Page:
The St. Joseph City Council and Police Department face what seems to us to be an easy decision.
Option No. 1: Pull down the red-light cameras placed at two Belt Highway intersections in partnership with a private, for-profit business. Acknowledge the courts have said cities in Missouri have no authority to issue citations they can’t or won’t back up with penalty “points” added to drivers’ licenses.
Option No. 2: Leave the cameras up and continue longing for the day when some majority of legislators decides to pass a new law allowing the collection of fines without any finding that a specific driver did something wrong. Or perhaps, like Kansas City, consider doubling down on intrusive technology by deploying facial recognition software in an effort to meet the law’s requirements.
We choose the first option, and we think it wise for the city to do the same sooner than later.
Something tells us that in the unlikely event red-light cameras ever gain favor from state lawmakers, the vendor will be more than happy to return to our city, assist with getting the equipment reinstalled, and once again start collecting a share of fine money from the driving public.
The Wall Street Journal recently reported on a division that has formed in America: cities with and without red-light cameras. Seven states currently ban these devices, and others including Florida and Ohio are considering it.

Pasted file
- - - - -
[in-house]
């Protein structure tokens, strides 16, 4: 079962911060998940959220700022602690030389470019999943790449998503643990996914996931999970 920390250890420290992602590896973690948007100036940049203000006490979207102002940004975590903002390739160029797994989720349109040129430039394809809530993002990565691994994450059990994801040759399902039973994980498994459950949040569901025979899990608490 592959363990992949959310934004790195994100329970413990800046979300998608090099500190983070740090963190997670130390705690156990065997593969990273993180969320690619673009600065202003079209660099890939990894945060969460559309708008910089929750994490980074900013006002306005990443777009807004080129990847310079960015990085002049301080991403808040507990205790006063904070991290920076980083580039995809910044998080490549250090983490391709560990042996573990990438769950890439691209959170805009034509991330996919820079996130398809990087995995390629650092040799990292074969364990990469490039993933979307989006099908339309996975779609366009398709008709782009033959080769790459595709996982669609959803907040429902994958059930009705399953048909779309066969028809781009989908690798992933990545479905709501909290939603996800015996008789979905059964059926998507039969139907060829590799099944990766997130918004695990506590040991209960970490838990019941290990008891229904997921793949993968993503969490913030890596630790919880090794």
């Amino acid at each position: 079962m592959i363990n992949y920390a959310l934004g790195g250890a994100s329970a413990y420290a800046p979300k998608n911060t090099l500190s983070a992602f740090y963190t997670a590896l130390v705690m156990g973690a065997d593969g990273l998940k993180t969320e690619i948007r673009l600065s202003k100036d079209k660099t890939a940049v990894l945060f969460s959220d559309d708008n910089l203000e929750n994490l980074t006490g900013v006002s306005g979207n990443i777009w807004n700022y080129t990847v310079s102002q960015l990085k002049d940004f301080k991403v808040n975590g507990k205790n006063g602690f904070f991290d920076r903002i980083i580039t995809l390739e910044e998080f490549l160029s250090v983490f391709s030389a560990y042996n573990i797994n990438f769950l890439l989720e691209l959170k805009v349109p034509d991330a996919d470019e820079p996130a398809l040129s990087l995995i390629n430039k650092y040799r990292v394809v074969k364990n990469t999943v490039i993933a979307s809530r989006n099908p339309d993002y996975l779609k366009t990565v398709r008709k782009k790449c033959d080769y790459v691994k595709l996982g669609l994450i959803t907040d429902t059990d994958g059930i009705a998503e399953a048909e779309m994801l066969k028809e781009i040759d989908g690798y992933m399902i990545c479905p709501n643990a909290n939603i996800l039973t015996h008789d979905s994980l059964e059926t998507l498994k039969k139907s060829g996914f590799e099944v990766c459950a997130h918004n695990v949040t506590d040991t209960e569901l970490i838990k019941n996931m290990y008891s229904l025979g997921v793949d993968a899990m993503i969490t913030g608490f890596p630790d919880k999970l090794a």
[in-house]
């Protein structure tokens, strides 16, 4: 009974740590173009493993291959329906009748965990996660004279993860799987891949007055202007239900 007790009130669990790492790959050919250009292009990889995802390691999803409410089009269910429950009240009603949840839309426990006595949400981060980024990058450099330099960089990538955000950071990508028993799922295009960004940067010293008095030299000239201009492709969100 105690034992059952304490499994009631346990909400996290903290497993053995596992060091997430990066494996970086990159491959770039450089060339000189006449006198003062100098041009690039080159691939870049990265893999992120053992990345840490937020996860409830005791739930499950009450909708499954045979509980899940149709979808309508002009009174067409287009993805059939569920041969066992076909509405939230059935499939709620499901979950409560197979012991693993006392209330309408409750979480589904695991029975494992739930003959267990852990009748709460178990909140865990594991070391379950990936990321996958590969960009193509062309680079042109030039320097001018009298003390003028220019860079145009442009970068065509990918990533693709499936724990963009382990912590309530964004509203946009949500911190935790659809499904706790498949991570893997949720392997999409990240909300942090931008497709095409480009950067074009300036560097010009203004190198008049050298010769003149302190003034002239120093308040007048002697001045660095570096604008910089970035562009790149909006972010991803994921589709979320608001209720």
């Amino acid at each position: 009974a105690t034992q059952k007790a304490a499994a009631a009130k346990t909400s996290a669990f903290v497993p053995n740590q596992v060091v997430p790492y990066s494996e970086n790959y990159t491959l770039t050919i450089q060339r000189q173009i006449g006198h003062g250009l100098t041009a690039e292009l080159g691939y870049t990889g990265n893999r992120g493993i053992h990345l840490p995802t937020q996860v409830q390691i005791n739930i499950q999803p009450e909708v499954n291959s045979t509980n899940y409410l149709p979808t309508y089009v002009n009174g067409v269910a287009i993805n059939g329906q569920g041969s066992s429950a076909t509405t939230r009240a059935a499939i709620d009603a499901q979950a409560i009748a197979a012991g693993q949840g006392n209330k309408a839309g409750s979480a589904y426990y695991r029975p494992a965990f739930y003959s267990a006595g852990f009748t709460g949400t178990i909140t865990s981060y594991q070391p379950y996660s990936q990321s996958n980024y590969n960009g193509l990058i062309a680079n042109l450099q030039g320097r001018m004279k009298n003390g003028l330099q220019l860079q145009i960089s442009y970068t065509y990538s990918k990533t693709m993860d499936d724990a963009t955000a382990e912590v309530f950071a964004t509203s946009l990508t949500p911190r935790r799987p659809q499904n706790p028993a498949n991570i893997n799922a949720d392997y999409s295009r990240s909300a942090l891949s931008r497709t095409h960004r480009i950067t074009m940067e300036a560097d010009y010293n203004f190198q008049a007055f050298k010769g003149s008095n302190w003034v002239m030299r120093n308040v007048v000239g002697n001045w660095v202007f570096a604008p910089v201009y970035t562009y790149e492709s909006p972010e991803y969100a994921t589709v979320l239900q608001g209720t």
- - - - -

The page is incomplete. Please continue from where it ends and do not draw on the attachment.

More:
Voters in Houston banned the cameras four years ago after having them for four years. Los Angeles withdrew the cameras after deploying them for more than a decade. San Diego followed. According to the Insurance Institute for Highway Safety, 32 cities have taken this step since 2012.
The reasons vary: In some locales, such as Los Angeles, the devices were found to be ineffective in improving safety. In others, such as Florida, studies have found an increase in rear-end crashes at the monitored intersections.
And then there is the widely held view these cameras, whatever their impact on driver behaviors, would not exist if not for their ability to produce revenue for the vendor and the cities that use them. In St. Joseph, through the 11 months the cameras were in use, net proceeds to the city totaled nearly $100,000 from 3,100 car owners who were assessed fines.
The cameras’ merits as a safety step will continue to be debated.
Meanwhile, the convenience of being able to issue thousands of tickets at just two intersections — and in the process produce tens of thousands of dollars in revenue — must be reconciled with the reality these citations do not meet a minimal standard of state law.